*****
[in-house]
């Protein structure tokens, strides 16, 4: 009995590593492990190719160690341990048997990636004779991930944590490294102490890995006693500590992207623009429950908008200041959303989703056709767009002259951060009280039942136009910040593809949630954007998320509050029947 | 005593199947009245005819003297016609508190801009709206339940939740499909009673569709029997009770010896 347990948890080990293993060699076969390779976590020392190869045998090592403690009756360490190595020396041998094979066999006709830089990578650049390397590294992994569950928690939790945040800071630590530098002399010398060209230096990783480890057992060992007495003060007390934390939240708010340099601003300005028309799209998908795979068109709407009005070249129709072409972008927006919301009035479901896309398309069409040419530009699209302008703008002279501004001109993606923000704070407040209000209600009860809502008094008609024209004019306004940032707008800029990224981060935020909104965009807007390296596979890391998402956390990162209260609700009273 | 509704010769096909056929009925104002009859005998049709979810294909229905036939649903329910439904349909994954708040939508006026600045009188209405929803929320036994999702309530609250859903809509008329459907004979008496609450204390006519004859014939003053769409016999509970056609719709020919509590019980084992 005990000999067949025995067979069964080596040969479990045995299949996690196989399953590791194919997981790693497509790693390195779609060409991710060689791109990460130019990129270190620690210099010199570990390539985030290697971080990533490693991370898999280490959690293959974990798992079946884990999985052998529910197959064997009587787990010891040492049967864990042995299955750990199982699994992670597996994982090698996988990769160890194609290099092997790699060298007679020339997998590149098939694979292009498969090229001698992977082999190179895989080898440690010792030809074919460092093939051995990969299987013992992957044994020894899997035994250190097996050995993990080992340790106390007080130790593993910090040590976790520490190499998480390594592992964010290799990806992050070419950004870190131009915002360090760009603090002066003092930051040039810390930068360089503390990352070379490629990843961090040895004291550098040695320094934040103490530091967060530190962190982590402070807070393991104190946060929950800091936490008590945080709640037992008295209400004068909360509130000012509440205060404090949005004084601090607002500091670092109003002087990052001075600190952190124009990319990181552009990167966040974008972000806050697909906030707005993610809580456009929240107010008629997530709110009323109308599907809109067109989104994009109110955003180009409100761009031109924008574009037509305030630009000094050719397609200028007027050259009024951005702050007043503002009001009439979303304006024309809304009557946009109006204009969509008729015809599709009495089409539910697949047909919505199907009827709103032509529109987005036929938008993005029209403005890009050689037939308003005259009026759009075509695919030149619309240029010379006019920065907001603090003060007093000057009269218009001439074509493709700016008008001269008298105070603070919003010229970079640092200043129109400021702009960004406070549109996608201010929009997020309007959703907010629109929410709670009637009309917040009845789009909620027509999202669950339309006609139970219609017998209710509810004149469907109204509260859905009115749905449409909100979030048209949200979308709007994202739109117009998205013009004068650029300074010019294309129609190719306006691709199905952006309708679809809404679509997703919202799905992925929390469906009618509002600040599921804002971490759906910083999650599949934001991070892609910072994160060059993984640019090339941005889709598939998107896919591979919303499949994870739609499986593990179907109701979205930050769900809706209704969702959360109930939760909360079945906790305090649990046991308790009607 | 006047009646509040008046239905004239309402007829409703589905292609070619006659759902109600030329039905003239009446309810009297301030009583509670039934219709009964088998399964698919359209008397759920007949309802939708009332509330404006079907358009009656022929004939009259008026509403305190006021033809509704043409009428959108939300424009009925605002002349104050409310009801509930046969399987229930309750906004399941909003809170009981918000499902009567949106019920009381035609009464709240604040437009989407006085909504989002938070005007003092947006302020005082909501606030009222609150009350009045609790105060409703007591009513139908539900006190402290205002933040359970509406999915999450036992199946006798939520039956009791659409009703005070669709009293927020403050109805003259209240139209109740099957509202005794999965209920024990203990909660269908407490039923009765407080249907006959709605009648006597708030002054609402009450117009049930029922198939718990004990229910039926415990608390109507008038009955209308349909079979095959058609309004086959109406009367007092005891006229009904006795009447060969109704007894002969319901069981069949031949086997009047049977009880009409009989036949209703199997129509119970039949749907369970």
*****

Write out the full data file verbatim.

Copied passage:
[in-house]
């Protein structure tokens, strides 16, 4: 009995590593492990190719160690341990048997990636004779991930944590490294102490890995006693500590992207623009429950908008200041959303989703056709767009002259951060009280039942136009910040593809949630954007998320509050029947 | 005593199947009245005819003297016609508190801009709206339940939740499909009673569709029997009770010896 347990948890080990293993060699076969390779976590020392190869045998090592403690009756360490190595020396041998094979066999006709830089990578650049390397590294992994569950928690939790945040800071630590530098002399010398060209230096990783480890057992060992007495003060007390934390939240708010340099601003300005028309799209998908795979068109709407009005070249129709072409972008927006919301009035479901896309398309069409040419530009699209302008703008002279501004001109993606923000704070407040209000209600009860809502008094008609024209004019306004940032707008800029990224981060935020909104965009807007390296596979890391998402956390990162209260609700009273 | 509704010769096909056929009925104002009859005998049709979810294909229905036939649903329910439904349909994954708040939508006026600045009188209405929803929320036994999702309530609250859903809509008329459907004979008496609450204390006519004859014939003053769409016999509970056609719709020919509590019980084992 005990000999067949025995067979069964080596040969479990045995299949996690196989399953590791194919997981790693497509790693390195779609060409991710060689791109990460130019990129270190620690210099010199570990390539985030290697971080990533490693991370898999280490959690293959974990798992079946884990999985052998529910197959064997009587787990010891040492049967864990042995299955750990199982699994992670597996994982090698996988990769160890194609290099092997790699060298007679020339997998590149098939694979292009498969090229001698992977082999190179895989080898440690010792030809074919460092093939051995990969299987013992992957044994020894899997035994250190097996050995993990080992340790106390007080130790593993910090040590976790520490190499998480390594592992964010290799990806992050070419950004870190131009915002360090760009603090002066003092930051040039810390930068360089503390990352070379490629990843961090040895004291550098040695320094934040103490530091967060530190962190982590402070807070393991104190946060929950800091936490008590945080709640037992008295209400004068909360509130000012509440205060404090949005004084601090607002500091670092109003002087990052001075600190952190124009990319990181552009990167966040974008972000806050697909906030707005993610809580456009929240107010008629997530709110009323109308599907809109067109989104994009109110955003180009409100761009031109924008574009037509305030630009000094050719397609200028007027050259009024951005702050007043503002009001009439979303304006024309809304009557946009109006204009969509008729015809599709009495089409539910697949047909919505199907009827709103032509529109987005036929938008993005029209403005890009050689037939308003005259009026759009075509695919030149619309240029010379006019920065907001603090003060007093000057009269218009001439074509493709700016008008001269008298105070603070919003010229970079640092200043129109400021702009960004406070549109996608201010929009997020309007959703907010629109929410709670009637009309917040009845789009909620027509999202669950339309006609139970219609017998209710509810004149469907109204509260859905009115749905449409909100979030048209949200979308709007994202739109117009998205013009004068650029300074010019294309129609190719306006691709199905952006309708679809809404679509997703919202799905992925929390469906009618509002600040599921804002971490759906910083999650599949934001991070892609910072994160060059993984640019090339941005889709598939998107896919591979919303499949994870739609499986593990179907109701979205930050769900809706209704969702959360109930939760909360079945906790305090649990046991308790009607 | 006047009646509040008046239905004239309402007829409703589905292609070619006659759902109600030329039905003239009446309810009297301030009583509670039934219709009964088998399964698919359209008397759920007949309802939708009332509330404006079907358009009656022929004939009259008026509403305190006021033809509704043409009428959108939300424009009925605002002349104050409310009801509930046969399987229930309750906004399941909003809170009981918000499902009567949106019920009381035609009464709240604040437009989407006085909504989002938070005007003092947006302020005082909501606030009222609150009350009045609790105060409703007591009513139908539900006190402290205002933040359970509406999915999450036992199946006798939520039956009791659409009703005070669709009293927020403050109805003259209240139209109740099957509202005794999965209920024990203990909660269908407490039923009765407080249907006959709605009648006597708030002054609402009450117009049930029922198939718990004990229910039926415990608390109507008038009955209308349909079979095959058609309004086959109406009367007092005891006229009904006795009447060969109704007894002969319901069981069949031949086997009047049977009880009409009989036949209703199997129509119970039949749907369970």